My bias towards the category of sex stems first from the fact that it stands out as unique due to the way that the “pronoun problem” interferes with eating disorders affecting a male population. For example, even if a clinician develops a workbook or program which might be better suited to teenagers than someone in their fifties, if they are writing to an intended female audience or discussing body image as a problem facing women, then at least their pronoun use will be consistent. There is, of course, nothing wrong with writing to an intended audience, and there is undeniable value in acknowledging the unique ways that one’s position in society based on sex and/or gender identity may play a role in a negative body image or an eating disorder.
The problem begins when the focus upon the statistical majority (women) is such that the already marginalized male voice is practically silenced and erased from the conversation. The first thirty results from a quick search for the topic “eating disorders” in the books section of Amazon.com in December 2012 reveals the following: out of thirty books, only five were authored or co-authored by men. If we exclude more academic writings such as clinical handbooks or guides tailored to professionals and focus purely on books intended for a general consumer audience (such as parental guides, self-help books, memoirs) that number drops to three out of thirty, or ten percent – which is, coincidentally, the same estimated percentage of male anorexics. While the sex of the author(s) is not deterministic of the content or focus of the writing, the more noteworthy finding is that out of the first thirty results, fourteen out of thirty books (essentially half) either specifically had words like ‘woman’ or ‘girls’ in the title or, despite a gender-neutral title, featured a female on the cover. The latter is especially concerning due to the fact that titles and descriptions of these books sound as though they written in a gender-inclusive or gender-neutral fashion, but then through their cover art or imagery implied that they were actually written for or about women.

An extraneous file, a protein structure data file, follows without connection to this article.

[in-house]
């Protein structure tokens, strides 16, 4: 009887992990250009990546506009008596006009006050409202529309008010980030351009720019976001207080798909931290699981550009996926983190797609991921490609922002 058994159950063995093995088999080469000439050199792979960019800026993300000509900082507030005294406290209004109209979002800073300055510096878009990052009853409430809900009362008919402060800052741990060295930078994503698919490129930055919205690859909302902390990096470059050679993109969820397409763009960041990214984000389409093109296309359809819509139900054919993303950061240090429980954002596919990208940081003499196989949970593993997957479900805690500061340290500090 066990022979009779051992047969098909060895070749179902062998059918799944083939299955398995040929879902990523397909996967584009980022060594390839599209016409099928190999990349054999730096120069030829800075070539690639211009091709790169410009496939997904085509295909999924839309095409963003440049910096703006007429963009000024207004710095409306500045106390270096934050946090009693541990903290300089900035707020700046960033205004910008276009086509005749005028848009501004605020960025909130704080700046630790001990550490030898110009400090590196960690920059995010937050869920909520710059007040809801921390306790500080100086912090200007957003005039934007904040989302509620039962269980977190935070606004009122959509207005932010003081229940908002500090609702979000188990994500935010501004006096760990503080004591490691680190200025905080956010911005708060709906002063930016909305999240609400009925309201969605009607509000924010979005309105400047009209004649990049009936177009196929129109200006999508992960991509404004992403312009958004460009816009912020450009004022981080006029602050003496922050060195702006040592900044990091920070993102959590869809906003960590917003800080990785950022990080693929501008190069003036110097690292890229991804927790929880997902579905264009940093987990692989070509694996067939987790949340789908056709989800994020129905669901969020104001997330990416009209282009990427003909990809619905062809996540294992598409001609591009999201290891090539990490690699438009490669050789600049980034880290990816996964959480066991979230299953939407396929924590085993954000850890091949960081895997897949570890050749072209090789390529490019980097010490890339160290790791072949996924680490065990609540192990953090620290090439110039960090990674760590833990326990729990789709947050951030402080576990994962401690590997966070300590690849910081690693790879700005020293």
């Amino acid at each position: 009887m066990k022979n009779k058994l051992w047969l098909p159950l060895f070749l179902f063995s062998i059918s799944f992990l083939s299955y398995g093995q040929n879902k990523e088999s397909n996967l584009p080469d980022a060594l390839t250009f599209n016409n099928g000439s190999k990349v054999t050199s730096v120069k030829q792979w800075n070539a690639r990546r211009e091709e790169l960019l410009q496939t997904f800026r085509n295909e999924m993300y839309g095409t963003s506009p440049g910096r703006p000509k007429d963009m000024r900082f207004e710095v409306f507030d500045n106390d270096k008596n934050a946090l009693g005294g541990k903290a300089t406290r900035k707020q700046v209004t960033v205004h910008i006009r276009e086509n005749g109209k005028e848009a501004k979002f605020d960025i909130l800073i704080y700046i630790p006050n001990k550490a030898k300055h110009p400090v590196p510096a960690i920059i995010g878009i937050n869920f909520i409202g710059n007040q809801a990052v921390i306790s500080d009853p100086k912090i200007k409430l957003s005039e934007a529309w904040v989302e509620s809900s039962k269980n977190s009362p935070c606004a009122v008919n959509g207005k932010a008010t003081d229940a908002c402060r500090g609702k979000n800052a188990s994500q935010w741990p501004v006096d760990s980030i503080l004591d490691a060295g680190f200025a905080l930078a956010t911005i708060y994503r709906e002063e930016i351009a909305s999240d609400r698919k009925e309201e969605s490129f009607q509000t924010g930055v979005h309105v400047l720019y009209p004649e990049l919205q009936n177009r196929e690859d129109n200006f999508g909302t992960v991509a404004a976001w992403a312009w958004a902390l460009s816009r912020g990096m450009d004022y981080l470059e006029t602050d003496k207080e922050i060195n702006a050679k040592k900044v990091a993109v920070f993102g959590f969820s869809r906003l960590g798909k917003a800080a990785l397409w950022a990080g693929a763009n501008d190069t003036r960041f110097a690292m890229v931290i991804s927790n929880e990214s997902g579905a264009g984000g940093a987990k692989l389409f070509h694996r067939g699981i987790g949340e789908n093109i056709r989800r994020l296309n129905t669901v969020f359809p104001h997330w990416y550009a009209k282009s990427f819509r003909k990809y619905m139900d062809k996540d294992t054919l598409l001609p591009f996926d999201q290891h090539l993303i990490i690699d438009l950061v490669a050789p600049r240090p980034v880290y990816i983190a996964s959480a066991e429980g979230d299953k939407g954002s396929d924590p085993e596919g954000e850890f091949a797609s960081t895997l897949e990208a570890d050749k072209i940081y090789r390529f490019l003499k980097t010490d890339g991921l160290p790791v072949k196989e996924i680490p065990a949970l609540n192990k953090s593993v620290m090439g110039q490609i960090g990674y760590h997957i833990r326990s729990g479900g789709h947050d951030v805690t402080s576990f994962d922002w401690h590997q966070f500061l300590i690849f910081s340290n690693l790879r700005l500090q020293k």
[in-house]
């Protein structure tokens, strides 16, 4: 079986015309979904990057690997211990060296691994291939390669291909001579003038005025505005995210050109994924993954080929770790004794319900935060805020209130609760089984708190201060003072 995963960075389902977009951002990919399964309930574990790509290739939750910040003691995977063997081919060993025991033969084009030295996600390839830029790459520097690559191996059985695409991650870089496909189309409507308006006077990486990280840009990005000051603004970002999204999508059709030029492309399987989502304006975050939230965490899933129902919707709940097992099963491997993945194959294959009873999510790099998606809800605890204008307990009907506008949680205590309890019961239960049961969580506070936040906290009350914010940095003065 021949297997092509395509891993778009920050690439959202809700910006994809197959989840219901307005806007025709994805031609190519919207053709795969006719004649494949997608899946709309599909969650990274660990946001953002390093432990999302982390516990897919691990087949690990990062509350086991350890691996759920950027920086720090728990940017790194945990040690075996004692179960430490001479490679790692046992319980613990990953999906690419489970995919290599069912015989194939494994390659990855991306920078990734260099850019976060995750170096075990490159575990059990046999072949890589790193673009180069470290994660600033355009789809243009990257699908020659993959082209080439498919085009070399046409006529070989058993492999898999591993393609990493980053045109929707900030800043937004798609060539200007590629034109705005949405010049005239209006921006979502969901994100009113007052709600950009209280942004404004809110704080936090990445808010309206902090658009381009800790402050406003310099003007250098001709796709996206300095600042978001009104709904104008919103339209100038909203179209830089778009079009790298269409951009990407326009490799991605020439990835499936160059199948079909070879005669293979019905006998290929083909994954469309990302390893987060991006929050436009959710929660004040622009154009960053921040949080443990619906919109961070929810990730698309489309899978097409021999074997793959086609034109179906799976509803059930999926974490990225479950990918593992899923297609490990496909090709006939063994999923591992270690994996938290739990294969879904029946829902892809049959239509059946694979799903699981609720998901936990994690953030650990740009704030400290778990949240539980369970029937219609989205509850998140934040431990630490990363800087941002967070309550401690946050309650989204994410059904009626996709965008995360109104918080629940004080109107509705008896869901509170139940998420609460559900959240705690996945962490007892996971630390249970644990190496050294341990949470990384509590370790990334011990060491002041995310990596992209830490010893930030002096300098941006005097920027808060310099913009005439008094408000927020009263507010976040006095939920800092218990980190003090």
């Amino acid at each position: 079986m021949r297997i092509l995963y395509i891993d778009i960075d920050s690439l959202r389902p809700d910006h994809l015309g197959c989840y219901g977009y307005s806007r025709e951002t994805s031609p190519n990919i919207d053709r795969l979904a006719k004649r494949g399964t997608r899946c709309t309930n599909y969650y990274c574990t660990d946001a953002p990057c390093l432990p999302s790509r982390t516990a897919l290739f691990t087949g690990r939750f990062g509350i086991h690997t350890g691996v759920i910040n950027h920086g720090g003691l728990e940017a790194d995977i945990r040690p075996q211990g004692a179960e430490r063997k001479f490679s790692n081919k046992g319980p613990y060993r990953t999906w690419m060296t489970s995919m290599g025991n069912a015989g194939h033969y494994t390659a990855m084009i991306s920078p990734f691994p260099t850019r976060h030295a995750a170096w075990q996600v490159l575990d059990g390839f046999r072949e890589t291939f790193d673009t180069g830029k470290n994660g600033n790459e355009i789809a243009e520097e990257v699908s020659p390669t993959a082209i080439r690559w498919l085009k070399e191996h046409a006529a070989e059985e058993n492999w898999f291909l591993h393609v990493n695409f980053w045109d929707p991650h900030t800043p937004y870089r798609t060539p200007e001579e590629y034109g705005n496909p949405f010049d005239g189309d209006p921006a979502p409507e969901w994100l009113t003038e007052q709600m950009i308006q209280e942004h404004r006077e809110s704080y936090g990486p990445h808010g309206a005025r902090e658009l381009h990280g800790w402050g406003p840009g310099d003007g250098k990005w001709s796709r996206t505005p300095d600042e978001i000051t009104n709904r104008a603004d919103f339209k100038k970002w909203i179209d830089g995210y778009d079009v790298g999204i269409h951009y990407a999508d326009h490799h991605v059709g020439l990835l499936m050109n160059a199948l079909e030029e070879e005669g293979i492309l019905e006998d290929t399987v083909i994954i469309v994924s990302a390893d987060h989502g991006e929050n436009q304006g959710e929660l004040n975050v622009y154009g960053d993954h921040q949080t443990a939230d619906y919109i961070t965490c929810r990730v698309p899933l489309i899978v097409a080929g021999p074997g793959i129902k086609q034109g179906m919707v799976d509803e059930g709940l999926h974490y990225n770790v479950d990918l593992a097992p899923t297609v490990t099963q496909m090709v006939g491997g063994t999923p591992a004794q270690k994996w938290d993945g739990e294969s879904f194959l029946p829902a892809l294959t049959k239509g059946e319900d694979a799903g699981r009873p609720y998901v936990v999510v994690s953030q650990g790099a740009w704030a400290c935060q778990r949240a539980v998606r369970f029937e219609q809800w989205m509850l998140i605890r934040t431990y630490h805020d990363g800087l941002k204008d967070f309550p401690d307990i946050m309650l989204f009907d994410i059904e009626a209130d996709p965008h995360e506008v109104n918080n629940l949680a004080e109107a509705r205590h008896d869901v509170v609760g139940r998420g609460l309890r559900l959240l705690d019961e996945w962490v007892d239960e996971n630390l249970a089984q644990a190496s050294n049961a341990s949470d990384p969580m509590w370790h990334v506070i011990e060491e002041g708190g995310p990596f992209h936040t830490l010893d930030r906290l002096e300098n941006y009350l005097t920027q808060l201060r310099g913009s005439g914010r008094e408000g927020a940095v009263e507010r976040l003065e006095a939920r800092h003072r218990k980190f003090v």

…As a male-bodied individual, much of my recovery from anorexia required me to squeeze into a recovery culture which had been tailored and designed for women. To create space and dialogue which is gender-inclusive requires an investigation into the reasons that negative body image and eating disorders have historically been associated with women or regarded as a “women’s problem.” The word choice here is deliberate. I have on occasion found myself employing the phrase “gender neutral,” but as I stated previously, I believe there is value in the unique experience of how one’s sex or gender may play a role in their recovery. Gender inclusivity is preferable because it is also a fluid phrase which does not limit itself to an idea such as “a dialogue which includes men” or is otherwise rooted in a binary understanding of sex or gender; rather, it could accommodate an infinite number of genders.
If you have one you’d like to share, please email me at EDsNoMore@gmail.com with:
-a clear picture of the tattoo
-the story or inspiration behind it
-how you’d like to be identified (1st name? Alias? Anonymous?)
Aiming to publish Monday. Please reblog/signal boost!